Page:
Prescient Words from 1993

Future historians will wonder how the sexual desires of only three to four percent of the population became the fulcrum on which an entire worldview was dislodged and overturned. A partial answer is that the media are to blame. Back in 1993, a cover story in the Nation identified the gay rights cause as the summit and keystone of the culture war:

All the crosscurrents of present-day liberation struggles are subsumed in the gay struggle. The gay moment is in some ways similar to the moment that other communities have experienced in the nation’s past, but it is also something more, because sexual identity is in crisis throughout the population, and gay people—at once the most conspicuous subjects and objects of the crisis—have been forced to invent a complete cosmology to grasp it. No one says the changes will come easily. But it’s just possible that a small and despised sexual minority will change America forever.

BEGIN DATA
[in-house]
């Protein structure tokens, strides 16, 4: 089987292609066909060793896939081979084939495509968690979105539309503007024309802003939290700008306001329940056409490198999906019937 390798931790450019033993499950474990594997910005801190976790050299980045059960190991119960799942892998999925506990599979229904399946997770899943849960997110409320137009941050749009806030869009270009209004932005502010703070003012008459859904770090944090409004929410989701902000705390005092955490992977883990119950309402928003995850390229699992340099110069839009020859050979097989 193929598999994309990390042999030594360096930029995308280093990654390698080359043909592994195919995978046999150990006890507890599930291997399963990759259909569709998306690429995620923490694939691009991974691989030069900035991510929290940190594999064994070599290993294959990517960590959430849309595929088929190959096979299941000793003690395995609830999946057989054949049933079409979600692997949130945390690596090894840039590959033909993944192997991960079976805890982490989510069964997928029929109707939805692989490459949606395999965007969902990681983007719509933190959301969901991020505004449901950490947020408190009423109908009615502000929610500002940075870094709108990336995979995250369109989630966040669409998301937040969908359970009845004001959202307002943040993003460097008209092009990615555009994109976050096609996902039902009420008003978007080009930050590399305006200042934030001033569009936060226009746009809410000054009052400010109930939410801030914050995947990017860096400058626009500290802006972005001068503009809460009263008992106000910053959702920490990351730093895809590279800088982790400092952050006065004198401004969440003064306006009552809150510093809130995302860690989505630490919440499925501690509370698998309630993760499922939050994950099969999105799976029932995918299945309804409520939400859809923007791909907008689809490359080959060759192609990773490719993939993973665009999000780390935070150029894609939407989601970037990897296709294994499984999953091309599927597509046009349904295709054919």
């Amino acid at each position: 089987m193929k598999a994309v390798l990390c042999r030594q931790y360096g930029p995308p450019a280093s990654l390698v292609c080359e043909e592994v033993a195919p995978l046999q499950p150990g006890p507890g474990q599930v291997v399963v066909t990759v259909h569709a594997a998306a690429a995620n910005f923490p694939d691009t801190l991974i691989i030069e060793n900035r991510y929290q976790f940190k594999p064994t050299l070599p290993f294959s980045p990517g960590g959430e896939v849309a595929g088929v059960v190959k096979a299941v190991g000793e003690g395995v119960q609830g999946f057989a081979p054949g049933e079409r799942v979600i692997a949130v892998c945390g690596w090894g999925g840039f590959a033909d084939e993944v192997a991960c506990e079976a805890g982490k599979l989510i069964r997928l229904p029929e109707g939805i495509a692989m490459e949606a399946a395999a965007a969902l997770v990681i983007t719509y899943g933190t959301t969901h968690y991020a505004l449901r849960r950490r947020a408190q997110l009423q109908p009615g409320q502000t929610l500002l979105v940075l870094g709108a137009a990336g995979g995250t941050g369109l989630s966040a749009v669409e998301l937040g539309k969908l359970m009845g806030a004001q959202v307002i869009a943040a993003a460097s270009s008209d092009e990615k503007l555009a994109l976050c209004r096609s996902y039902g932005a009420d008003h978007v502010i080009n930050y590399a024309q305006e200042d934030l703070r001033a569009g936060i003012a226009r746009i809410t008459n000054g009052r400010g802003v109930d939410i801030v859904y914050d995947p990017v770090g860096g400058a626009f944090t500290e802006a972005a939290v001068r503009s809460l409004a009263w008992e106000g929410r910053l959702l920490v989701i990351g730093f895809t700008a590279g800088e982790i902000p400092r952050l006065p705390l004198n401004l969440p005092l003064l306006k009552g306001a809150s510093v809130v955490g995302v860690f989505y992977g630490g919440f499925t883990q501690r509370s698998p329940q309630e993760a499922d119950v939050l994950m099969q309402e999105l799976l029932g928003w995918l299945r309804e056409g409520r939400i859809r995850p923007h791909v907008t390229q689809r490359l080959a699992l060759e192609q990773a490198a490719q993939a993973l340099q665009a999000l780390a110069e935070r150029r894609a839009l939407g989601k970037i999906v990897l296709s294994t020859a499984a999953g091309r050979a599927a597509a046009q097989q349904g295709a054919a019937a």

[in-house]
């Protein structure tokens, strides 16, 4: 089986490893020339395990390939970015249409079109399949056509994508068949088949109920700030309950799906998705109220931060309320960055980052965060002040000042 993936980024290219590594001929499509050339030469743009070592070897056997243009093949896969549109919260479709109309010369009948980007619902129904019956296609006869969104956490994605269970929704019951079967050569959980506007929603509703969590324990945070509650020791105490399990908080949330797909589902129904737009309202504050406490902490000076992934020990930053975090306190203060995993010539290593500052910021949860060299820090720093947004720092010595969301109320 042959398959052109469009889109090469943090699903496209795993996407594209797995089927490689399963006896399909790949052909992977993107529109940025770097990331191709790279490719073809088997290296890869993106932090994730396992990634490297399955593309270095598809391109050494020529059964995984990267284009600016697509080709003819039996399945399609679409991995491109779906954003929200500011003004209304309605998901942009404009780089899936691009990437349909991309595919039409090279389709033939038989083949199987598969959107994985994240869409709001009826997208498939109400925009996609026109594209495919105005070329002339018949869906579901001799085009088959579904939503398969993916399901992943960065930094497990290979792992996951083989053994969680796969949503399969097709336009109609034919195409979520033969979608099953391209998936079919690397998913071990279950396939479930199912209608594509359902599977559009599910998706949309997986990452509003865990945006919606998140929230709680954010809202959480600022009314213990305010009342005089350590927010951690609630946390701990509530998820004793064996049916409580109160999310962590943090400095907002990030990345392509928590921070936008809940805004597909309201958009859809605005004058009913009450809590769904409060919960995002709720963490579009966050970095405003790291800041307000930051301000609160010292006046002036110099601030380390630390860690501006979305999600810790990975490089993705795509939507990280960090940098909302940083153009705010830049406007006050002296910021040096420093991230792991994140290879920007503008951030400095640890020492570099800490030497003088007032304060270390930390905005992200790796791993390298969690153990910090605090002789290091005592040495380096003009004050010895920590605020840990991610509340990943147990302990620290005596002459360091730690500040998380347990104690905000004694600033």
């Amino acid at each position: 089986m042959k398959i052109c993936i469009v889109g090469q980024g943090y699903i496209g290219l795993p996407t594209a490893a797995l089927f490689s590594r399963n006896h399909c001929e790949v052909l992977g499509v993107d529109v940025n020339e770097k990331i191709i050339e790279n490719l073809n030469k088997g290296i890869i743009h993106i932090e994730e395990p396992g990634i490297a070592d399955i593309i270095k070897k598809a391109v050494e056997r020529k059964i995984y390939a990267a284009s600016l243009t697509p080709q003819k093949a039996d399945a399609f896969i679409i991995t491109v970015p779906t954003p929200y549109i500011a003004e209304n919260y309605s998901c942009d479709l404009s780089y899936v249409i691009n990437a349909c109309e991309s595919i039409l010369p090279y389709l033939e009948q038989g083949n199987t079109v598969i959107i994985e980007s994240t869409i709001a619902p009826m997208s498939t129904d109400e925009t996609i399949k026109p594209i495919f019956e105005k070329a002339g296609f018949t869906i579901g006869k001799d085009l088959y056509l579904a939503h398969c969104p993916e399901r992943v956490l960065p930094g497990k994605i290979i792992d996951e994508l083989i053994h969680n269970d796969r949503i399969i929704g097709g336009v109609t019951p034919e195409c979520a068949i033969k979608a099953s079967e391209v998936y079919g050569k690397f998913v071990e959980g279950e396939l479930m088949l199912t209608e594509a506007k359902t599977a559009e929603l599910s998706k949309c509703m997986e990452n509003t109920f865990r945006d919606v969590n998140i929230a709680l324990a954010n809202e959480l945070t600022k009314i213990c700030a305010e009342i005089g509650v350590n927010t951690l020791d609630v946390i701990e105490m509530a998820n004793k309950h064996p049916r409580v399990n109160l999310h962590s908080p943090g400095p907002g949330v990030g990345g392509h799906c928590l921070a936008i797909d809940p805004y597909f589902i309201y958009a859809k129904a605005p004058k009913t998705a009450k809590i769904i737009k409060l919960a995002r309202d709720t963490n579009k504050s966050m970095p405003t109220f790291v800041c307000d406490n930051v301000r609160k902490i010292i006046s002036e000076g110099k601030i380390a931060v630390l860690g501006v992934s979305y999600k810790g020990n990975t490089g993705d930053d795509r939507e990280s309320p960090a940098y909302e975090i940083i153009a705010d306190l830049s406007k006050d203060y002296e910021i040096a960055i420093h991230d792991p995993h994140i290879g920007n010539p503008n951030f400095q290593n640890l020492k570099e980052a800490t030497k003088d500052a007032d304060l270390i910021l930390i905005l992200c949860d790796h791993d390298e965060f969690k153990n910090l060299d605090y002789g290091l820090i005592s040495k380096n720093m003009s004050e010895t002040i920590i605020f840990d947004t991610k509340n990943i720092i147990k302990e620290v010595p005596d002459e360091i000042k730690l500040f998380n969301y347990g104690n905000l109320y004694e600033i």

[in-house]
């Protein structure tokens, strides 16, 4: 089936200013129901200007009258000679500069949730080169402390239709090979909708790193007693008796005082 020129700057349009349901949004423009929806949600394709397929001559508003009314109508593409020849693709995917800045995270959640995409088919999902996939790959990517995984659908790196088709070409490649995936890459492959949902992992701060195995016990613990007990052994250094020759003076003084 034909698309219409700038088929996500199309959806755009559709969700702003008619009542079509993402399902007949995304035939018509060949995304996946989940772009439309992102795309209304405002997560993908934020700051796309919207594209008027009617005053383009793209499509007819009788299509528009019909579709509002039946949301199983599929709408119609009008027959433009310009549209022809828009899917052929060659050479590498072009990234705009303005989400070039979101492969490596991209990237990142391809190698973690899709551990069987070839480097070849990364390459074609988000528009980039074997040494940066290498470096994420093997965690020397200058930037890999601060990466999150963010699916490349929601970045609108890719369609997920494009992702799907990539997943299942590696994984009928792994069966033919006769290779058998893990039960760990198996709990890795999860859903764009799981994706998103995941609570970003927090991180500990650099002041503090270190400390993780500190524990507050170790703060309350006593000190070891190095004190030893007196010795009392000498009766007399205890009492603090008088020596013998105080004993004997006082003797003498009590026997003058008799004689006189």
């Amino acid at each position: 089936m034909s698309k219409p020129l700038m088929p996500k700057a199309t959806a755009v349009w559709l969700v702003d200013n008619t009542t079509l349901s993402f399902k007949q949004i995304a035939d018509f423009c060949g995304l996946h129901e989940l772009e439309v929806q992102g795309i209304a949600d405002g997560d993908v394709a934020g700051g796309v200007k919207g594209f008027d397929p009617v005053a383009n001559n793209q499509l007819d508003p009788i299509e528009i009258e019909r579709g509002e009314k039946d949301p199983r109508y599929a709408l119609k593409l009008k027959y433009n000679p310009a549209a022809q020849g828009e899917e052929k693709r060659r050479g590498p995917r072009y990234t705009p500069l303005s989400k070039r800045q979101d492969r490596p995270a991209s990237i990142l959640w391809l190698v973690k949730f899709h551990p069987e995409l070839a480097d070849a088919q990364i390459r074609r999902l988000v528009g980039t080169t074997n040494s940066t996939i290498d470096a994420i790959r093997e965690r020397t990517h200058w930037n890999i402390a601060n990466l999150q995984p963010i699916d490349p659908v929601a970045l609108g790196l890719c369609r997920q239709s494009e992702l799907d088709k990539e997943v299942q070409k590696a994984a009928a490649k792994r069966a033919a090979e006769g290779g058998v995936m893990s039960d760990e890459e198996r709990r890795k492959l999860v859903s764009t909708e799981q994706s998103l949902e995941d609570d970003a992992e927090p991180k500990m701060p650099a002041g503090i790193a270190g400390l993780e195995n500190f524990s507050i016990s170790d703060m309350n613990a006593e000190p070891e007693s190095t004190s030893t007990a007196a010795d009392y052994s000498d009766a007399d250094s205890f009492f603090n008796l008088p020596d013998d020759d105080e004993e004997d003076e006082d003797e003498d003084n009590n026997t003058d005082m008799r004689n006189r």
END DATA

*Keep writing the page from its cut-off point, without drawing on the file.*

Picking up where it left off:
They were right. Tying the gay rights cause to the civil rights movement was a strategic masterstroke. Though homosexuality and race are two very different phenomena, the media took the equivalence for granted and rarely if ever gave opposing voices a chance to be heard. Though the unrelenting media campaign on behalf of same-sex marriage was critically important to its success, it wasn’t the most important thing. Americans accepted gay marriage so quickly because it resonated with what they had already come to believe about the meaning of heterosexual sex and marriage.

The Benedict Option, Rob Dreher